MM: What was your experience working with the cast and the crew? Are there any memorable moments that come to mind from filming?
CF: We were all so lucky to come back and work after the pandemic. We haven't seen each other in over a year, but we all really became family. Obviously, the first season was so fun, but it was quick. This time around, we were all feeling very, very lucky to be there and we all just became so close. I looked up to Denis [Leary] and Elizabeth [Perkins] my entire life, so getting the chance to work with them and realizing that they're the most amazing people on earth was so cool.
MM: You're heavily involved within the comedic space. Did anyone, in particular, inspire you to get into that realm of entertainment?
CF: I feel like everyone says it, but I grew up watching Saturday Night Live and Friends every Thursday night. While watching those shows, I always just knew that this is what I wanted to pursue. I always had the mindset that if I wasn’t going to be cast in something funny, that I was going to make something funny. So, that led me to create my own work and getting to work with other really funny people within the industry.
MM: Do you have any new or upcoming projects in the works?
CF: I don't know if I can talk about this yet, which is annoying [laughs], but I just wrote a horror-comedy feature that I'm trying to get off the ground. My goal is to hopefully make it within the next year, so I'm really excited about that.
MM: Do you have any outside passions or hobbies that you enjoy partaking in outside of the entertainment space?
CF: Well, it was a running joke, because I became addicted to knitting. I couldn’t stop knitting everyone hats and scarves, so it became this great thing I could do while watching TV.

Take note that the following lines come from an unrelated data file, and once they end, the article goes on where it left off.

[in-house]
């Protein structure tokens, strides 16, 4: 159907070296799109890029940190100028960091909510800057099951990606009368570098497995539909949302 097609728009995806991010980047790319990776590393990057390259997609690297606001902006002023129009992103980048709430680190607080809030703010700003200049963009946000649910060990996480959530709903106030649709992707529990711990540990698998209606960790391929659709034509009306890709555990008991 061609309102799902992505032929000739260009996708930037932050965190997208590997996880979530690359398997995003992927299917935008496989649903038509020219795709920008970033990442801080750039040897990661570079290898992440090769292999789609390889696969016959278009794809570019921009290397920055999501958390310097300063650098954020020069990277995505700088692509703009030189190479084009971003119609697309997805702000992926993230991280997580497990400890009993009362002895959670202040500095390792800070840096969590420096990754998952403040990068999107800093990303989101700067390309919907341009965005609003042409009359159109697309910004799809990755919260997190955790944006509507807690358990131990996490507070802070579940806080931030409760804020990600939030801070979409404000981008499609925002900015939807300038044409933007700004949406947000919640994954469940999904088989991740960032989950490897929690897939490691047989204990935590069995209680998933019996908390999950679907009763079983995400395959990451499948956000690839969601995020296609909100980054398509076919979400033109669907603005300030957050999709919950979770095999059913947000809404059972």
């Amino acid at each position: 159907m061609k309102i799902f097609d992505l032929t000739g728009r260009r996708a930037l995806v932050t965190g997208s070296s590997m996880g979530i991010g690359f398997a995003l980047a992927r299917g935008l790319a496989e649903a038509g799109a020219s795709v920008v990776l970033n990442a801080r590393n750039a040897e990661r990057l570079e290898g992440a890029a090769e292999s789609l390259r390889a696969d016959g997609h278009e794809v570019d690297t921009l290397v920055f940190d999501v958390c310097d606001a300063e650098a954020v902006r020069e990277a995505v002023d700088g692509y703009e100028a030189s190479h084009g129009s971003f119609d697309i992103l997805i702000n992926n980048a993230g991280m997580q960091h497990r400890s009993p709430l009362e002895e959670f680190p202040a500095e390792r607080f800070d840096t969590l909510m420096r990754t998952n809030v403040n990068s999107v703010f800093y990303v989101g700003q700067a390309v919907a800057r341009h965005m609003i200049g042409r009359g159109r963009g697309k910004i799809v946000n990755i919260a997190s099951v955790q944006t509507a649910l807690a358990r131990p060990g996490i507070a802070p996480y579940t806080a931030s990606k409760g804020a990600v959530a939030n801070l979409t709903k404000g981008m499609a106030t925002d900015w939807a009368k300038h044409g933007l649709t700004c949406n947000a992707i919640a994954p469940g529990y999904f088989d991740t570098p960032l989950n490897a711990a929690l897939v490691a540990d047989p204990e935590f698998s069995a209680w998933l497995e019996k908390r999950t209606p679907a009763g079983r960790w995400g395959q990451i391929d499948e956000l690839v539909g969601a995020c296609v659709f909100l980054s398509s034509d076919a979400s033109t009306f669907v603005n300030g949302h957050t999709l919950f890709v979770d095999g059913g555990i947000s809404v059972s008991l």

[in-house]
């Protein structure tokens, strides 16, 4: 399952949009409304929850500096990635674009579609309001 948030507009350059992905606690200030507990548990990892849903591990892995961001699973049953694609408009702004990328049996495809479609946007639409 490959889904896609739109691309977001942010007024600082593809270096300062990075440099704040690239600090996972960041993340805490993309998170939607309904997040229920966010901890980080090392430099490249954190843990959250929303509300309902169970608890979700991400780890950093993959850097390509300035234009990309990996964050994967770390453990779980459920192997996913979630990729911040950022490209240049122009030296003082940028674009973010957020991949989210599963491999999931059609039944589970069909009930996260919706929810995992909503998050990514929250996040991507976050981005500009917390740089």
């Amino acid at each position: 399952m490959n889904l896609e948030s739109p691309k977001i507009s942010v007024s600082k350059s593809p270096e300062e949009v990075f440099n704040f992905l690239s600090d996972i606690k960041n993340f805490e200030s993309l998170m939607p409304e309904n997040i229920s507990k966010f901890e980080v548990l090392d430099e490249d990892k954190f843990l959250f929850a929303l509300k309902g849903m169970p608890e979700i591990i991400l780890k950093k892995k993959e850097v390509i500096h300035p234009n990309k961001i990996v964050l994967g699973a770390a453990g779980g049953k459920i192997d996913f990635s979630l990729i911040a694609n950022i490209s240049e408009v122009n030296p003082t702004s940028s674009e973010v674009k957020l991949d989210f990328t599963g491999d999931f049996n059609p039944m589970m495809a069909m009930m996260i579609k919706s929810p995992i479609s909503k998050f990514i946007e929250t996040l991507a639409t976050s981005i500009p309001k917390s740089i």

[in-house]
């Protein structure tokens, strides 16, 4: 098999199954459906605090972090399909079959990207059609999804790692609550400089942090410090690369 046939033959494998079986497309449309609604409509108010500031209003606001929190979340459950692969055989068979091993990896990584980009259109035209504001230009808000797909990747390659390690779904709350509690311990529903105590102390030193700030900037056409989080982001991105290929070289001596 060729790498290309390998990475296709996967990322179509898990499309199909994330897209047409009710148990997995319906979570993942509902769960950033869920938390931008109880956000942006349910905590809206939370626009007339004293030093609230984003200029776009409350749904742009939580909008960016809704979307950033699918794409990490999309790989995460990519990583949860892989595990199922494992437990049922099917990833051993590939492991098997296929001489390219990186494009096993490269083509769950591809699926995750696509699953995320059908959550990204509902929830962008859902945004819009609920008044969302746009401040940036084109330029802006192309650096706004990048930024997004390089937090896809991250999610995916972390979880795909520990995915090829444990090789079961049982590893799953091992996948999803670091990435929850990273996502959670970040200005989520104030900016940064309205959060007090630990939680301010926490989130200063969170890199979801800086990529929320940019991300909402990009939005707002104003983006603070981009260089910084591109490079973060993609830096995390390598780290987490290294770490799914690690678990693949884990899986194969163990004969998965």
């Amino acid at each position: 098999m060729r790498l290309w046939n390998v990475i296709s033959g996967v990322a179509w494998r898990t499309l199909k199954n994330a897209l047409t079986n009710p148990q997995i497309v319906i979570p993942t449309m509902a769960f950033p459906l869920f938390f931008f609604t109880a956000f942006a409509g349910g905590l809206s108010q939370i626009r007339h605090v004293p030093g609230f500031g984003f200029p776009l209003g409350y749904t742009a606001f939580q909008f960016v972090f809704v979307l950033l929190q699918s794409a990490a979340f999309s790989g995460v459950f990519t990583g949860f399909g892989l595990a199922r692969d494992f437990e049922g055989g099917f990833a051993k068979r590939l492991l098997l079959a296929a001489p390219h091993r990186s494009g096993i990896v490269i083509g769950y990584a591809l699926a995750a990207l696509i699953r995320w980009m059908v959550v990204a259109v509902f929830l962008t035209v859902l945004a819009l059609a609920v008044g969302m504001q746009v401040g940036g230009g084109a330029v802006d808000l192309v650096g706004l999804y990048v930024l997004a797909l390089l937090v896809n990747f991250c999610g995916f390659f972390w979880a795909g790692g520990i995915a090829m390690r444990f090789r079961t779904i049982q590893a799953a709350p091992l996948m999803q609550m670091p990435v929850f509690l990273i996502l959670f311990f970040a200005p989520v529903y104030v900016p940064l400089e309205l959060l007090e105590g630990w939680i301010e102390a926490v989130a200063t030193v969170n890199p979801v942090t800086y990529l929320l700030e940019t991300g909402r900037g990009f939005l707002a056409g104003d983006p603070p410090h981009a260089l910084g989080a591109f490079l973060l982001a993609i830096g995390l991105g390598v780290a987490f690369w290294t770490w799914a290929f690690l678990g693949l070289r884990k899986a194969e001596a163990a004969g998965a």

MM: Have you ever experienced any notable challenges throughout your career?
CF: How long do you have? I think the challenges never really go away. I was recently talking to somebody about this because it really is true. As an actor, I think we're trained to be alright with never fully breathing a sigh of relief. I believe it's always important to find a way to live through that uncertainty and realize that this is part of the job, rather than it’s you not working. It’s a huge mental shift to make, but I think it's really important, otherwise, you can get so lost in the waiting game. You have to find a way to be in the moment and appreciate that everything that is currently happening is great and find what you're grateful for.
MM: If you could hope to see yourself in the next few years, what would that look like for you?
CF: I'm excited to explore some darker characters. I've been doing a lot of comedy, but I'm definitely hoping to explore that darker space more. I love drama and the dark kinds of characters, so I'm hoping I get more opportunities in that realm. If not, I'll probably just make them for myself, [laughs]. The best advice I can give is to make your own opportunities.
Photography by Victoria Stevens
Styling by Britt Theodora
Makeup by Jessi Butterfield
Hair by Marco Santini